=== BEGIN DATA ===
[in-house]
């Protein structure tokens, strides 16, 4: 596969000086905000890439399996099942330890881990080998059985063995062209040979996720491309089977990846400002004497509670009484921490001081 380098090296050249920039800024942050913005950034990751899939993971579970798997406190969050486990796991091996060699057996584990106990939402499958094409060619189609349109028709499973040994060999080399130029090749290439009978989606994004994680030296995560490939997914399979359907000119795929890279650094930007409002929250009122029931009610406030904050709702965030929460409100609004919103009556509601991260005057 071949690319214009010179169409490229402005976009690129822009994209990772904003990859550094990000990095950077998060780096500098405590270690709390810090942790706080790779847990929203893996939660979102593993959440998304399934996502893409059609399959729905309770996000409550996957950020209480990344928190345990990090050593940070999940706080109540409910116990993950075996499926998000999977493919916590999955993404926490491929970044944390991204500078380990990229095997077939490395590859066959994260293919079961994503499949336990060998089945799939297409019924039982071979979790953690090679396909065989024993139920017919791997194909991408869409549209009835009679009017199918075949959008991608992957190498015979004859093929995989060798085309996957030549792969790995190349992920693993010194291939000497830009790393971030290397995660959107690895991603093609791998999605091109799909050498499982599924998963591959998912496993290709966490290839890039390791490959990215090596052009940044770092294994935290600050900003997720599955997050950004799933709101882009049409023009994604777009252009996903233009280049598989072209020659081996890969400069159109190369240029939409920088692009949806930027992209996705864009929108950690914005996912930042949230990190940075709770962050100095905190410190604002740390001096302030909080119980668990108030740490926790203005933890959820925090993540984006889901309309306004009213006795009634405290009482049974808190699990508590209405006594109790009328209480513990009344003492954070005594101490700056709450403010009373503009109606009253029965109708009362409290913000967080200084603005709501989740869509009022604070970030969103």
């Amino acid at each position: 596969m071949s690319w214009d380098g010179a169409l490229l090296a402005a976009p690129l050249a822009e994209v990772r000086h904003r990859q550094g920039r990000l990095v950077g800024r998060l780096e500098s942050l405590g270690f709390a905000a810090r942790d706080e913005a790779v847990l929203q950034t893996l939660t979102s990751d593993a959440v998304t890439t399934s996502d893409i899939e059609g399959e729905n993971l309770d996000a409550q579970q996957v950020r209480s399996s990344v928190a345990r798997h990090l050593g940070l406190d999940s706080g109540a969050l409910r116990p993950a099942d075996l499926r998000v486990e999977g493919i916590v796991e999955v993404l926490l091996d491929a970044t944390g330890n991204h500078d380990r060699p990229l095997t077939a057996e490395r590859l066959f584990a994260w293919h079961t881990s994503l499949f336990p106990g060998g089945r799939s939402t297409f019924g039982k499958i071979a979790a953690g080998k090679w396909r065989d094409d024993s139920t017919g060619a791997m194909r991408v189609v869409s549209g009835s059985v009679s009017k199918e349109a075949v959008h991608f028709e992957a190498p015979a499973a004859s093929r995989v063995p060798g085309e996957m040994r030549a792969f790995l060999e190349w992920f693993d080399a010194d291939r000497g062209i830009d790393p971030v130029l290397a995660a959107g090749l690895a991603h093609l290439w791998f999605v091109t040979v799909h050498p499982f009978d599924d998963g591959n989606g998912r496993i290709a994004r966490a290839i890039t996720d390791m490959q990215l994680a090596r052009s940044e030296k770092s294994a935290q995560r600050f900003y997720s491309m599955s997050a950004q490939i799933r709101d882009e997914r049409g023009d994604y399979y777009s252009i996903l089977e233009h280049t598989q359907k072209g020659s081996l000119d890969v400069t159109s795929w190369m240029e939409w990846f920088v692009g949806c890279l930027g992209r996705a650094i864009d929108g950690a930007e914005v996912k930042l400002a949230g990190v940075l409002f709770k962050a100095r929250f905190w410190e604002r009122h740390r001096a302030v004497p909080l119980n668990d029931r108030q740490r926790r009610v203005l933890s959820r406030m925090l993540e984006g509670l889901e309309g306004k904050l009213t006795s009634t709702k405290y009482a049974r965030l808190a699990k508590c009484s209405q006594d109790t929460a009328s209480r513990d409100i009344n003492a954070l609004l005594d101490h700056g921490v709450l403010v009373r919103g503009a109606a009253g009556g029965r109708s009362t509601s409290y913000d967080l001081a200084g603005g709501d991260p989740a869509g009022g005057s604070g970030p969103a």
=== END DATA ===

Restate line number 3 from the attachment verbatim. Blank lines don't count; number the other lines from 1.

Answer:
């Amino acid at each position: 596969m071949s690319w214009d380098g010179a169409l490229l090296a402005a976009p690129l050249a822009e994209v990772r000086h904003r990859q550094g920039r990000l990095v950077g800024r998060l780096e500098s942050l405590g270690f709390a905000a810090r942790d706080e913005a790779v847990l929203q950034t893996l939660t979102s990751d593993a959440v998304t890439t399934s996502d893409i899939e059609g399959e729905n993971l309770d996000a409550q579970q996957v950020r209480s399996s990344v928190a345990r798997h990090l050593g940070l406190d999940s706080g109540a969050l409910r116990p993950a099942d075996l499926r998000v486990e999977g493919i916590v796991e999955v993404l926490l091996d491929a970044t944390g330890n991204h500078d380990r060699p990229l095997t077939a057996e490395r590859l066959f584990a994260w293919h079961t881990s994503l499949f336990p106990g060998g089945r799939s939402t297409f019924g039982k499958i071979a979790a953690g080998k090679w396909r065989d094409d024993s139920t017919g060619a791997m194909r991408v189609v869409s549209g009835s059985v009679s009017k199918e349109a075949v959008h991608f028709e992957a190498p015979a499973a004859s093929r995989v063995p060798g085309e996957m040994r030549a792969f790995l060999e190349w992920f693993d080399a010194d291939r000497g062209i830009d790393p971030v130029l290397a995660a959107g090749l690895a991603h093609l290439w791998f999605v091109t040979v799909h050498p499982f009978d599924d998963g591959n989606g998912r496993i290709a994004r966490a290839i890039t996720d390791m490959q990215l994680a090596r052009s940044e030296k770092s294994a935290q995560r600050f900003y997720s491309m599955s997050a950004q490939i799933r709101d882009e997914r049409g023009d994604y399979y777009s252009i996903l089977e233009h280049t598989q359907k072209g020659s081996l000119d890969v400069t159109s795929w190369m240029e939409w990846f920088v692009g949806c890279l930027g992209r996705a650094i864009d929108g950690a930007e914005v996912k930042l400002a949230g990190v940075l409002f709770k962050a100095r929250f905190w410190e604002r009122h740390r001096a302030v004497p909080l119980n668990d029931r108030q740490r926790r009610v203005l933890s959820r406030m925090l993540e984006g509670l889901e309309g306004k904050l009213t006795s009634t709702k405290y009482a049974r965030l808190a699990k508590c009484s209405q006594d109790t929460a009328s209480r513990d409100i009344n003492a954070l609004l005594d101490h700056g921490v709450l403010v009373r919103g503009a109606a009253g009556g029965r109708s009362t509601s409290y913000d967080l001081a200084g603005g709501d991260p989740a869509g009022g005057s604070g970030p969103a």